A year and a half ago, the Supreme Court of Canada struck down the Criminal laws against assisted suicide. At the time, the Court gave Parliament 1 year to enact new laws; the new laws are to create a legal framework for medical professionals to legally assist patients with their deaths. With the election and change in Federal Government, the Court granted a further extension, to June 6, 2016.

As of today, the Liberal Government missed that June 6th deadline to pass the new laws, meaning until a new law is in place there are no laws in place neither prohibiting nor creating legal guidelines for medically assisted death. One of the criticisms with the newly proposed law is that it is too restrictive in granting access to patients who may wish to seek medical assistance at the end of their lives.

In the interim, each Province can create their own protocols for doctor-assisted death, which may result in a patch-work of inconsistent practices across the country and inconsistent access for patients looking for this type of medical assistance.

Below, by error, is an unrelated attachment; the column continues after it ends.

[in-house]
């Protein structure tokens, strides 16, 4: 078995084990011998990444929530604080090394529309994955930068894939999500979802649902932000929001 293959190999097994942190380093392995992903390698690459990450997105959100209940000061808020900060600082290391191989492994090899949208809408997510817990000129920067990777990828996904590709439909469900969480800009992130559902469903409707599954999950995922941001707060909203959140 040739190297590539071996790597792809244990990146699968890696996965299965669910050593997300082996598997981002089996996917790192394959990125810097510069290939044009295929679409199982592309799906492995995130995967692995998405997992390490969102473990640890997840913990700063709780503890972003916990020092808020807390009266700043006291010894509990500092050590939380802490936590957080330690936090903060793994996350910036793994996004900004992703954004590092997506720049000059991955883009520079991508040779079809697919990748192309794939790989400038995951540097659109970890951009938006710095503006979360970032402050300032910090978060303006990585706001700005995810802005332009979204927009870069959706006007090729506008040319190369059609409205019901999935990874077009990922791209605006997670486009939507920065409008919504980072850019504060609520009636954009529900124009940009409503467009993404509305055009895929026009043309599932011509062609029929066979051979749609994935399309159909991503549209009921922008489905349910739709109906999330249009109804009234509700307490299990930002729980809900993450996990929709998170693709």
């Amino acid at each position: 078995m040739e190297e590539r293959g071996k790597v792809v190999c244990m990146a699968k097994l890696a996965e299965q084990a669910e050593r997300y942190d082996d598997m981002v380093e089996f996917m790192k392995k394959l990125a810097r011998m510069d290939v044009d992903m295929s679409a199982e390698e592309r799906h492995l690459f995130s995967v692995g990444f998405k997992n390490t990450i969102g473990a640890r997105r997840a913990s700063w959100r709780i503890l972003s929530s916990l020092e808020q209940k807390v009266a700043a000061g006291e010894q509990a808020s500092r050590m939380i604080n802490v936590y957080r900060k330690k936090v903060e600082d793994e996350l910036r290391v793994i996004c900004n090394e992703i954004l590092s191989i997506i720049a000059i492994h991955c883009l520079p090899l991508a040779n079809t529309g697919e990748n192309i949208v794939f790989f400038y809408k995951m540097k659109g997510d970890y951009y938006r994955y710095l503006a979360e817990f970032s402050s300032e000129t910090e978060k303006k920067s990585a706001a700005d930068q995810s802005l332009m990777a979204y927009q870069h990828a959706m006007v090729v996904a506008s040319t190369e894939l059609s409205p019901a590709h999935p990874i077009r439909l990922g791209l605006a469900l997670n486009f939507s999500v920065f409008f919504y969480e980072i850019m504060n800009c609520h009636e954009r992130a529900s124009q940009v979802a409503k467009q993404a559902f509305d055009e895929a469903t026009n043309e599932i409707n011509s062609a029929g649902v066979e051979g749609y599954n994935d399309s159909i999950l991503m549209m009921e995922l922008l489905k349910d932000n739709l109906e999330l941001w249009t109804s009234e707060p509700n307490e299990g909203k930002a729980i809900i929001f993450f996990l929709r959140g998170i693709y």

Some doctors will start assisting patients immediately, now that the procedure is no longer illegal. Through the Supreme Court ruling, doctors have guidelines on which patients may be eligible for this assistance.

If you have been charged with a criminal offence, you need the assistance of an experienced Criminal Defence Lawyer.  Contact Eleanor Funk today at 403.681.9788 or email at info@eleanorfunk.ca.

How will police deal with “drug driving” when pot is legal in Canada?

Driving while impaired by drugs is already a criminal offence in Canada.  Presently, if the police suspect a driver is impaired by drugs (or a combination of drugs and alcohol), the police may demand the driver submit to a serious of tests performed by an officer designated as a “drug recognition expert”; the results of these tests may lead to the police demanding a blood or urine sample from the driver, to send for analysis to test for the presence of drugs.